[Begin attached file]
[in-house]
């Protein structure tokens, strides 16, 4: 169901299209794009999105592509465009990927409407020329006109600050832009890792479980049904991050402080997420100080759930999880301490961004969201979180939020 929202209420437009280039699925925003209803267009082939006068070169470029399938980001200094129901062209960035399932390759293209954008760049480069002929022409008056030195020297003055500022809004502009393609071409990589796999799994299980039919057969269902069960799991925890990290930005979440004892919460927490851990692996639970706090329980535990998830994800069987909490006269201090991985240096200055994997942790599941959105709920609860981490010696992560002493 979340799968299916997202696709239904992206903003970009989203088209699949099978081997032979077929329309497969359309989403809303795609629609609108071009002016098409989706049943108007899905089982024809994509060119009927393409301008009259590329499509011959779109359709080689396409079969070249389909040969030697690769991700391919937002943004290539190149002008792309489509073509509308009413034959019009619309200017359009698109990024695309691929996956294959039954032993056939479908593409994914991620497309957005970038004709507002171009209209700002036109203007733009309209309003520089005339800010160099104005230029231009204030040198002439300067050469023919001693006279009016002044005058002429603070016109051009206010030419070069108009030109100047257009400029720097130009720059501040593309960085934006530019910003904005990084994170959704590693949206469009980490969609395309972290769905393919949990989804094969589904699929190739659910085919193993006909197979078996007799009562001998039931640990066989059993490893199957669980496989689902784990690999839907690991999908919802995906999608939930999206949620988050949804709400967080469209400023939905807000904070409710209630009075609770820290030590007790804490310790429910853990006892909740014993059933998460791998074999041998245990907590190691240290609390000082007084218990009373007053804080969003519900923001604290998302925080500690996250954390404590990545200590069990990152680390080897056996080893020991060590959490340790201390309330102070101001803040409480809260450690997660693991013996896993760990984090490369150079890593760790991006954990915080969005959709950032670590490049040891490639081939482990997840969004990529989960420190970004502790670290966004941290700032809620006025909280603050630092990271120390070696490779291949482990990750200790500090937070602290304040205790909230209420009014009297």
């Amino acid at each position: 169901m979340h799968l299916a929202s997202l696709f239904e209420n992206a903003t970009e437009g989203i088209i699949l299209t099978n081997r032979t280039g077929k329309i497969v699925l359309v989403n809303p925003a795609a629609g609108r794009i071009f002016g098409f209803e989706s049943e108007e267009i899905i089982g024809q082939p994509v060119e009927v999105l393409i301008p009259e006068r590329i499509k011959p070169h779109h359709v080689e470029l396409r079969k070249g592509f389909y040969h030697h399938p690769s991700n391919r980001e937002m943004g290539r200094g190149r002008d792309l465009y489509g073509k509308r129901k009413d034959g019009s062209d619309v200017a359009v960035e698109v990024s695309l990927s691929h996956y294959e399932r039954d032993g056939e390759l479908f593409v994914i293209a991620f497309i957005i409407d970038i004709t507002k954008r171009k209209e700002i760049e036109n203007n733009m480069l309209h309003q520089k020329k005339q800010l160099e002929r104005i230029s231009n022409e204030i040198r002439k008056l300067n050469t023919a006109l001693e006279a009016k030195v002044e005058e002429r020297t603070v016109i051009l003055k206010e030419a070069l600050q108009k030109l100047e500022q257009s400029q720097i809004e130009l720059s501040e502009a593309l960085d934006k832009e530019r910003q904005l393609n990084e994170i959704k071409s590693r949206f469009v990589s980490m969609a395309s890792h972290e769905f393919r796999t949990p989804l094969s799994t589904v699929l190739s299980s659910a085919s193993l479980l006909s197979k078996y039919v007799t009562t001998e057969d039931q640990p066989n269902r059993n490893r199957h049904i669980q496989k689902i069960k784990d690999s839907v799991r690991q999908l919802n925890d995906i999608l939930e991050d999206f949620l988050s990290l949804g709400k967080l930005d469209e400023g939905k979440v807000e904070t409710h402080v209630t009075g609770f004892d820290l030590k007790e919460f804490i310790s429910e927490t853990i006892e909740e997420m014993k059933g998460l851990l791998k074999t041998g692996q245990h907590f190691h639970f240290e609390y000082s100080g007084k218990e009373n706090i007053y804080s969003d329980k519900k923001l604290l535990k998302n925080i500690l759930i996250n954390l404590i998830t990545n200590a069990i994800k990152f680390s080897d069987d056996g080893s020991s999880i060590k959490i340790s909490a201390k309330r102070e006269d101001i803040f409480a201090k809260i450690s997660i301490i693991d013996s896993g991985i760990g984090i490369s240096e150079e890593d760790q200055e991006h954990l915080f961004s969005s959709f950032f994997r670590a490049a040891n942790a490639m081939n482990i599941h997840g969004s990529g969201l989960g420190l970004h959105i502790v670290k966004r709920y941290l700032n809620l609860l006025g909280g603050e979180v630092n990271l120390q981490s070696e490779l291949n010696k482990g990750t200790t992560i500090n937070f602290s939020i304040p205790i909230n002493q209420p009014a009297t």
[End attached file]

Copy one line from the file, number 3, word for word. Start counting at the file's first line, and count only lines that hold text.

């Amino acid at each position: 169901m979340h799968l299916a929202s997202l696709f239904e209420n992206a903003t970009e437009g989203i088209i699949l299209t099978n081997r032979t280039g077929k329309i497969v699925l359309v989403n809303p925003a795609a629609g609108r794009i071009f002016g098409f209803e989706s049943e108007e267009i899905i089982g024809q082939p994509v060119e009927v999105l393409i301008p009259e006068r590329i499509k011959p070169h779109h359709v080689e470029l396409r079969k070249g592509f389909y040969h030697h399938p690769s991700n391919r980001e937002m943004g290539r200094g190149r002008d792309l465009y489509g073509k509308r129901k009413d034959g019009s062209d619309v200017a359009v960035e698109v990024s695309l990927s691929h996956y294959e399932r039954d032993g056939e390759l479908f593409v994914i293209a991620f497309i957005i409407d970038i004709t507002k954008r171009k209209e700002i760049e036109n203007n733009m480069l309209h309003q520089k020329k005339q800010l160099e002929r104005i230029s231009n022409e204030i040198r002439k008056l300067n050469t023919a006109l001693e006279a009016k030195v002044e005058e002429r020297t603070v016109i051009l003055k206010e030419a070069l600050q108009k030109l100047e500022q257009s400029q720097i809004e130009l720059s501040e502009a593309l960085d934006k832009e530019r910003q904005l393609n990084e994170i959704k071409s590693r949206f469009v990589s980490m969609a395309s890792h972290e769905f393919r796999t949990p989804l094969s799994t589904v699929l190739s299980s659910a085919s193993l479980l006909s197979k078996y039919v007799t009562t001998e057969d039931q640990p066989n269902r059993n490893r199957h049904i669980q496989k689902i069960k784990d690999s839907v799991r690991q999908l919802n925890d995906i999608l939930e991050d999206f949620l988050s990290l949804g709400k967080l930005d469209e400023g939905k979440v807000e904070t409710h402080v209630t009075g609770f004892d820290l030590k007790e919460f804490i310790s429910e927490t853990i006892e909740e997420m014993k059933g998460l851990l791998k074999t041998g692996q245990h907590f190691h639970f240290e609390y000082s100080g007084k218990e009373n706090i007053y804080s969003d329980k519900k923001l604290l535990k998302n925080i500690l759930i996250n954390l404590i998830t990545n200590a069990i994800k990152f680390s080897d069987d056996g080893s020991s999880i060590k959490i340790s909490a201390k309330r102070e006269d101001i803040f409480a201090k809260i450690s997660i301490i693991d013996s896993g991985i760990g984090i490369s240096e150079e890593d760790q200055e991006h954990l915080f961004s969005s959709f950032f994997r670590a490049a040891n942790a490639m081939n482990i599941h997840g969004s990529g969201l989960g420190l970004h959105i502790v670290k966004r709920y941290l700032n809620l609860l006025g909280g603050e979180v630092n990271l120390q981490s070696e490779l291949n010696k482990g990750t200790t992560i500090n937070f602290s939020i304040p205790i909230n002493q209420p009014a009297t």